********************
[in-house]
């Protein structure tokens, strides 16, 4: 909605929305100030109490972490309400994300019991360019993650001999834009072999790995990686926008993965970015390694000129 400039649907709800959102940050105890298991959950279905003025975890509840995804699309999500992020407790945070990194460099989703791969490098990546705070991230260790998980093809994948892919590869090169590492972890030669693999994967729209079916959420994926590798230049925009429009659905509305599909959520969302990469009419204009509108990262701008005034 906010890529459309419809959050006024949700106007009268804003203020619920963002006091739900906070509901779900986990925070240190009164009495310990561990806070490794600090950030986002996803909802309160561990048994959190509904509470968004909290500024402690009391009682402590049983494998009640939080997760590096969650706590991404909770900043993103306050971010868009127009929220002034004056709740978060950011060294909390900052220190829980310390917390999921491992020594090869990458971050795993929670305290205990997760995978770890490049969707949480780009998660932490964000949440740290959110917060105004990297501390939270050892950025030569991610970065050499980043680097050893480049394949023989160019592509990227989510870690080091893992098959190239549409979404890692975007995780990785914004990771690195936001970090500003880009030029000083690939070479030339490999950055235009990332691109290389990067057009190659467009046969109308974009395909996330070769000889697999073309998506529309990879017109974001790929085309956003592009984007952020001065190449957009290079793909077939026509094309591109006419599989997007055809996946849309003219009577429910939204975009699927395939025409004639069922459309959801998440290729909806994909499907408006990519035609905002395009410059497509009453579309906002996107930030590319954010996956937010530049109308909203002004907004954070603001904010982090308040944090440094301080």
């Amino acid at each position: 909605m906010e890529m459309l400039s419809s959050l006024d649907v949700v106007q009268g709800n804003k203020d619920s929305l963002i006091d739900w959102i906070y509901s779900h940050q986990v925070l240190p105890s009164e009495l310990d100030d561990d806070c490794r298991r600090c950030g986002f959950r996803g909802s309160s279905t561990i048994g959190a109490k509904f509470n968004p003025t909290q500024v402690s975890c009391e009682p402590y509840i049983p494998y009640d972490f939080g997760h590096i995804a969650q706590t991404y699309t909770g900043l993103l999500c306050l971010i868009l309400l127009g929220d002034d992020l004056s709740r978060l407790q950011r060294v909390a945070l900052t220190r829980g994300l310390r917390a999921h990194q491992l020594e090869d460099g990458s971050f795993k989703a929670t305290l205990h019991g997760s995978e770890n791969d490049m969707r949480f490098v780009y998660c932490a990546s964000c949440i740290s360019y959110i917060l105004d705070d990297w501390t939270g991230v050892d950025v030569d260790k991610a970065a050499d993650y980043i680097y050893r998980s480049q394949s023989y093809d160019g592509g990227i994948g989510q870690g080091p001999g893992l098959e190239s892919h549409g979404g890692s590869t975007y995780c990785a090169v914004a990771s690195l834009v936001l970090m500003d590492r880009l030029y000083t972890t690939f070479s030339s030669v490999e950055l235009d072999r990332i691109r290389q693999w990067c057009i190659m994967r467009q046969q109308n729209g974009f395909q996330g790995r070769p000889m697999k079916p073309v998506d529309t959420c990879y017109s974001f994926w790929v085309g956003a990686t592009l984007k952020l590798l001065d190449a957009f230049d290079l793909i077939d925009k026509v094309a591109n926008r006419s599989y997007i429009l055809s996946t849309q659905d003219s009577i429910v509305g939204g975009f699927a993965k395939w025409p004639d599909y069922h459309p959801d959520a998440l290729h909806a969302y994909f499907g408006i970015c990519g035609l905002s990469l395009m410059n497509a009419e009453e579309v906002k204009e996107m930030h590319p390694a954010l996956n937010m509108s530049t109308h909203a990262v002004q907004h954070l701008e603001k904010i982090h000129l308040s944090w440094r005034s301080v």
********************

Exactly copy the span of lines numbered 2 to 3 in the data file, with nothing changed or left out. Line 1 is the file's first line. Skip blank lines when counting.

């Protein structure tokens, strides 16, 4: 909605929305100030109490972490309400994300019991360019993650001999834009072999790995990686926008993965970015390694000129 400039649907709800959102940050105890298991959950279905003025975890509840995804699309999500992020407790945070990194460099989703791969490098990546705070991230260790998980093809994948892919590869090169590492972890030669693999994967729209079916959420994926590798230049925009429009659905509305599909959520969302990469009419204009509108990262701008005034 906010890529459309419809959050006024949700106007009268804003203020619920963002006091739900906070509901779900986990925070240190009164009495310990561990806070490794600090950030986002996803909802309160561990048994959190509904509470968004909290500024402690009391009682402590049983494998009640939080997760590096969650706590991404909770900043993103306050971010868009127009929220002034004056709740978060950011060294909390900052220190829980310390917390999921491992020594090869990458971050795993929670305290205990997760995978770890490049969707949480780009998660932490964000949440740290959110917060105004990297501390939270050892950025030569991610970065050499980043680097050893480049394949023989160019592509990227989510870690080091893992098959190239549409979404890692975007995780990785914004990771690195936001970090500003880009030029000083690939070479030339490999950055235009990332691109290389990067057009190659467009046969109308974009395909996330070769000889697999073309998506529309990879017109974001790929085309956003592009984007952020001065190449957009290079793909077939026509094309591109006419599989997007055809996946849309003219009577429910939204975009699927395939025409004639069922459309959801998440290729909806994909499907408006990519035609905002395009410059497509009453579309906002996107930030590319954010996956937010530049109308909203002004907004954070603001904010982090308040944090440094301080």
């Amino acid at each position: 909605m906010e890529m459309l400039s419809s959050l006024d649907v949700v106007q009268g709800n804003k203020d619920s929305l963002i006091d739900w959102i906070y509901s779900h940050q986990v925070l240190p105890s009164e009495l310990d100030d561990d806070c490794r298991r600090c950030g986002f959950r996803g909802s309160s279905t561990i048994g959190a109490k509904f509470n968004p003025t909290q500024v402690s975890c009391e009682p402590y509840i049983p494998y009640d972490f939080g997760h590096i995804a969650q706590t991404y699309t909770g900043l993103l999500c306050l971010i868009l309400l127009g929220d002034d992020l004056s709740r978060l407790q950011r060294v909390a945070l900052t220190r829980g994300l310390r917390a999921h990194q491992l020594e090869d460099g990458s971050f795993k989703a929670t305290l205990h019991g997760s995978e770890n791969d490049m969707r949480f490098v780009y998660c932490a990546s964000c949440i740290s360019y959110i917060l105004d705070d990297w501390t939270g991230v050892d950025v030569d260790k991610a970065a050499d993650y980043i680097y050893r998980s480049q394949s023989y093809d160019g592509g990227i994948g989510q870690g080091p001999g893992l098959e190239s892919h549409g979404g890692s590869t975007y995780c990785a090169v914004a990771s690195l834009v936001l970090m500003d590492r880009l030029y000083t972890t690939f070479s030339s030669v490999e950055l235009d072999r990332i691109r290389q693999w990067c057009i190659m994967r467009q046969q109308n729209g974009f395909q996330g790995r070769p000889m697999k079916p073309v998506d529309t959420c990879y017109s974001f994926w790929v085309g956003a990686t592009l984007k952020l590798l001065d190449a957009f230049d290079l793909i077939d925009k026509v094309a591109n926008r006419s599989y997007i429009l055809s996946t849309q659905d003219s009577i429910v509305g939204g975009f699927a993965k395939w025409p004639d599909y069922h459309p959801d959520a998440l290729h909806a969302y994909f499907g408006i970015c990519g035609l905002s990469l395009m410059n497509a009419e009453e579309v906002k204009e996107m930030h590319p390694a954010l996956n937010m509108s530049t109308h909203a990262v002004q907004h954070l701008e603001k904010i982090h000129l308040s944090w440094r005034s301080v």